Hashboard believes that data itself is a product. And that data people are product people too.
Hashboard is an opinionated BI tool that hopes to make your organization love data again by simplifying exploration and allowing you to publish data in a consistent, high quality and beautiful way.
Our goal is to simplify: our interface, how you interact with data and how your organization thinks about data.
Hashboard is an ode to data product people everywhere.
A user should never start with a blank canvas and be asked to conceive of analysis from scratch.
BI should simplify your story; you probably don't need more than ten chart types.
Sometimes you want your BI to work exactly like code: checked in, run in continuous integration, with upstream dbt models (or other transformation tool).
Sometimes you want your BI tool to work nothing like code at all: one-off charts and queries and totally ad hoc and free wheeling.
Your output isn't a dashboard or a chart, a data model or a single insight – it's knowledge and understanding.
Don't reduce your work to just a "decision factory." It's not only about making decisions.
Many decisions don't need data.
Only start to use data when you have enough of it. When you're early and you only have ten users, you can just ask them what they think.
Data is most powerful when it scales empathy: you can talk to a single user or talk to a single patient. You can't talk to a hundred thousand users. Data can let you talk to 100,000 users.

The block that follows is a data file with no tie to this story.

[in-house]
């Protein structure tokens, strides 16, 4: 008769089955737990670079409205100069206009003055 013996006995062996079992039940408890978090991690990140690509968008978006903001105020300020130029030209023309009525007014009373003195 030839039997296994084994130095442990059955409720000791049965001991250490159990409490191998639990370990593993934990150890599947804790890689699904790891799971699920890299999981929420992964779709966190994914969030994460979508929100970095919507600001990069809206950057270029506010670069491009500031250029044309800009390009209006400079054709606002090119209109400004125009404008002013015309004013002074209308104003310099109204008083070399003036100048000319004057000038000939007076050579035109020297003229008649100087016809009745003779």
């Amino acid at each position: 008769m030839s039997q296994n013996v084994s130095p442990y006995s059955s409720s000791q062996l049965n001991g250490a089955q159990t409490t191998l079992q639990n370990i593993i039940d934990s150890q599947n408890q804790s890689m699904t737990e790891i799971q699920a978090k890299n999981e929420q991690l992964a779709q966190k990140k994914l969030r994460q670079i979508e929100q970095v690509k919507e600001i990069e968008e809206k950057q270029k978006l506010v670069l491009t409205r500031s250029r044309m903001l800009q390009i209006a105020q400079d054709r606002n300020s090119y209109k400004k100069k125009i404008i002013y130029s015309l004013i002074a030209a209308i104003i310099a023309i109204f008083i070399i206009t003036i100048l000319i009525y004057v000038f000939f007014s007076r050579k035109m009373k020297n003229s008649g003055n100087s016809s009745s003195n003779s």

Think about the end-to-end value of your pipeline: from when data is collected to where it is consumed.
The data pipeline ends in the minds of people in your organization.
Your data team should be distributed and gain as much context on the domain as possible.
People who consume data should get context on business rules and get involved in how data is constructed.
Publish and share once you figure something out
Data has users – you should have empathy for them.
One Big Table, Star Schema and Snowflake schemas are the only suitable ways to model users for broad consumption. Subjecting users to complex joins in a UI is bad for usability and understanding.
Mixing grains in a single data view should be done carefully and intentionally (not incidentally and accidentally).